Observant – Increasing your intelligence or wisdom overall, as well as a bonus to perception and investigation? Sounds right up a tactician’s alley. Being able to analyze the situation prior to jumping in is what the job is all about. As well, there’s a fun lip reading ability that comes along with this – great for reconnaissance missions.
Sentinel – When opportunity strikes, roll with it! Opportunity attacks that hit bring down your enemy’s speed to nothing, and prevents those in your reach from disengaging. And when someone within reach is attacking one of your allies, you can use a reaction to fight back. Keep your friends close and enemies closer.
War Room Planning
With Combat Superiority, there’s a number of maneuvers that can help you execute your plan. The ones best suited for tactician include (in no particular order):
Commander’s Strike – This allows you to forgo your attack so a comrade within visual/audible range can attack instead. Great for when you don’t really want to get your hands dirty.
Distracting Strike – You can distract an enemy, allowing one of your allies to get advantage on their next attack.
Maneuvering Attack – As you attack a creature, you can create an opening for one of your allies, allowing someone within visual/audible range to move up to half their speed as a reaction, without taking an opportunity attack. This is ideal if you need to get someone out of a really bad situation.
Rally – Rally to me! You can help bolster one of your teammates by providing them with additional HP, equal to the roll on the superiority die and your CHA modifier.
Other maneuvers can be selected based on your style of play, or flavour of tactician you’re going for. Being able to move around and help your allies is all a part of the strategy, and lends itself well to the role of a tactician.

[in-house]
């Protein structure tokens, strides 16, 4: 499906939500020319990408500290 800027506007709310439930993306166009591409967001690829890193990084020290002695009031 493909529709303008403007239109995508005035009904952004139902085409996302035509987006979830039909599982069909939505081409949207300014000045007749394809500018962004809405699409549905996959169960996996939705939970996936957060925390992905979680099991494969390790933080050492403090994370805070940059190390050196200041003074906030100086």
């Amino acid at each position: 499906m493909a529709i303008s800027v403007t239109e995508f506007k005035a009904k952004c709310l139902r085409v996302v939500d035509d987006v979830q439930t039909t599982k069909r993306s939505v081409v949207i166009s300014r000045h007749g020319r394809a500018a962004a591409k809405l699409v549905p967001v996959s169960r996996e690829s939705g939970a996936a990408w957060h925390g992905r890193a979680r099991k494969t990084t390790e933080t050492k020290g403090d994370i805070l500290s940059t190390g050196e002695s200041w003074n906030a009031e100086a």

As a bard, you also have a variety of spells at your disposal. If you choose to go ahead with all 5 levels in Bard, you’ll get access to third level spells as well. Here are some excellent options to aid your allies and ensure your plan is executed:
Message (cantrip) – Plans always change. Always. Make sure you can communicate the new plan to the right people, at the right time.
Bane (1st level) – Become the bane of your enemies’ existence. Or at least 3 of them – when successful, this spell can help reduce their attack rolls and saving throws, giving your allies the edge in battle.
Enhance Ability (2nd level) – Give one of your teammates an added advantage in a specific attribute. And if you imbue them with the strength of a bear, they get additional HP
Beyond the Battlefield
Still hungry for more? Here’s a couple of suggestions to consider as additional feats to help refine your skills even further.
Diplomat – Tactics aren’t only for battle – they apply in social situations as well. This improves your charisma score as well as improves your proficiency in persuasion. As well, you’re able to charm someone outside of combat against an insight check instead of a saving throw – helps smooth over any potentially troubling social situations!
Synchronized Combatant – From the Mage College’s own character folio of Anja, being able to be one with your allies on the battlefield can prove to be advantageous. This allows you to forgo your advantage, if you have it, for an attack to allow an ally within 5’ to take a reaction to attack the same foe. As well, when an ally within 5’ makes a critical hit, you get to attack as a reaction. Being in sync was never so good.
And that’s it! Again, this is a suggested build, set out to entice those who like to plan and strategize, so feel free to add your own flair. But I hope you have fun with it and channel your inner tactician.
Art: Tandem Tactics – David Gaillet, Wizards of the Coast